Video Abstract

Video Abstract

OBJECTIVES

Diabetic ketoacidosis (DKA) is typically characterized by low or low-normal serum sodium concentrations, which rise as hyperglycemia resolves. In retrospective studies, researchers found associations between declines in sodium concentrations during DKA and cerebral injury. We prospectively investigated determinants of sodium concentration changes and associations with mental status alterations during DKA.

METHODS

Using data from the Pediatric Emergency Care Applied Research Network Fluid Therapies Under Investigation in Diabetic Ketoacidosis Trial, we compared children who had declines in glucose-corrected sodium concentrations with those who had rising or stable concentrations. Children were randomly assigned to 1 of 4 intravenous fluid protocols that differed in infusion rate and sodium content. Data from the first 4, 8, and 12 hours of treatment were analyzed for 1251, 1086, and 877 episodes, respectively.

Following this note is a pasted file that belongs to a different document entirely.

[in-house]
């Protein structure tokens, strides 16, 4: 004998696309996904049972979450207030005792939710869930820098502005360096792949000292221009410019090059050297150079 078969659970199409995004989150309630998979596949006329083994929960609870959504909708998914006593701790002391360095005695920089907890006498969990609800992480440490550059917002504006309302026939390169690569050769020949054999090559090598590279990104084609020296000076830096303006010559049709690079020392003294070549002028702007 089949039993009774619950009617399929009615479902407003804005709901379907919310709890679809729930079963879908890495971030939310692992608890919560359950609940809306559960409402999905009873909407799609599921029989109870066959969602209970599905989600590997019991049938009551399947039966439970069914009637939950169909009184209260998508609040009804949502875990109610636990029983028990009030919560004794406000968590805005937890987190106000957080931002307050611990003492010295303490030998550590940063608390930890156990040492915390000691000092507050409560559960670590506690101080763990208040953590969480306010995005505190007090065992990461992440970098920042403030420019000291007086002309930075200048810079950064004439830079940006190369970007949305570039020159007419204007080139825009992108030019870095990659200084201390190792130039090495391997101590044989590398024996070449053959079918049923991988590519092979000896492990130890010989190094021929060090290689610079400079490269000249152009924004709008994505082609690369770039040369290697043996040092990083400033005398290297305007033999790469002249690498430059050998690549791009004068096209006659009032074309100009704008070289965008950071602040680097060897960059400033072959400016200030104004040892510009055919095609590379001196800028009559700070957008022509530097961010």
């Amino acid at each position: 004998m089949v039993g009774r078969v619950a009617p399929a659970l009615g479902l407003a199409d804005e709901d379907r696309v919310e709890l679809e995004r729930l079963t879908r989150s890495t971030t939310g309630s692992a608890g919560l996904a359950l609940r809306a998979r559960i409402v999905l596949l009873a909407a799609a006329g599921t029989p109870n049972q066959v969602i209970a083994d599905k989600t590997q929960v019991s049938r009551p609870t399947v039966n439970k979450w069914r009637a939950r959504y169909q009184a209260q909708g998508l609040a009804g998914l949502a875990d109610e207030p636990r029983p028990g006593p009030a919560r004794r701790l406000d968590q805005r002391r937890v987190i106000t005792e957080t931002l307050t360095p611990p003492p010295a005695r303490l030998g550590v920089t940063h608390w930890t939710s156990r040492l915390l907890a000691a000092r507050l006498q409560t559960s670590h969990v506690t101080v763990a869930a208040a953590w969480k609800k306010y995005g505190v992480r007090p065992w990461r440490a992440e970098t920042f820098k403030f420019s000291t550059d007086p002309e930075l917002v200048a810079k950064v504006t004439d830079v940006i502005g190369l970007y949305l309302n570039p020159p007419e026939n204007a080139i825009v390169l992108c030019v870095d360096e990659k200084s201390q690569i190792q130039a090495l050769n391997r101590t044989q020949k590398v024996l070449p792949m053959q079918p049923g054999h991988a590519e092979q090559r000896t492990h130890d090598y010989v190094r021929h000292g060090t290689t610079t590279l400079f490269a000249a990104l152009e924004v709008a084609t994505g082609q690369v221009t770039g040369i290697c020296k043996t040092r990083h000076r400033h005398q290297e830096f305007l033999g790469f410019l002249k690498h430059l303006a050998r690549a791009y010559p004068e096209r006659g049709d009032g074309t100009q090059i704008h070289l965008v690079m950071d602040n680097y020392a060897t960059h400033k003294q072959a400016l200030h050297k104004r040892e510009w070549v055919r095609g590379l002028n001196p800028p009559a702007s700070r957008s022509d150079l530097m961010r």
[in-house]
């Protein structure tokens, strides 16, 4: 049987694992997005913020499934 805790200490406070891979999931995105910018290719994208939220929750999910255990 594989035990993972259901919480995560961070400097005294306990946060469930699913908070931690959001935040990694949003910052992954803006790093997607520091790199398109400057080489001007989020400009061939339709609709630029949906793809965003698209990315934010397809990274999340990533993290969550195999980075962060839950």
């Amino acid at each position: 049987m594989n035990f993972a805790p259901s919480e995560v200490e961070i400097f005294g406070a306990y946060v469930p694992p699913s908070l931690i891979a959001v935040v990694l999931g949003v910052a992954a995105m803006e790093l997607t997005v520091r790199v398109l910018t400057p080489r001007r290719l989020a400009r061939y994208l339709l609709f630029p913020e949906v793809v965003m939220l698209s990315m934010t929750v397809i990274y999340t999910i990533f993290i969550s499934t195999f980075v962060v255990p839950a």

RESULTS

In multivariable analyses, declines in glucose-corrected sodium concentrations were associated with higher sodium and chloride concentrations at presentation and with previously diagnosed diabetes. Treatment with 0.45% (vs 0.9%) sodium chloride fluids was also associated with declines in sodium concentration; however, higher rates of fluid infusion were associated with declines in sodium concentration only at 12 hours. Frequencies of abnormal Glasgow Coma Scale scores and clinical diagnoses of cerebral injury were similar in patients with and without declines in glucose-corrected sodium concentrations.

CONCLUSIONS

Changes in glucose-corrected sodium concentrations during DKA treatment are influenced by the balance of free-water loss versus sodium loss at presentation and the sodium content of intravenous fluids. Declines in glucose-corrected sodium concentrations are not associated with mental status changes during treatment.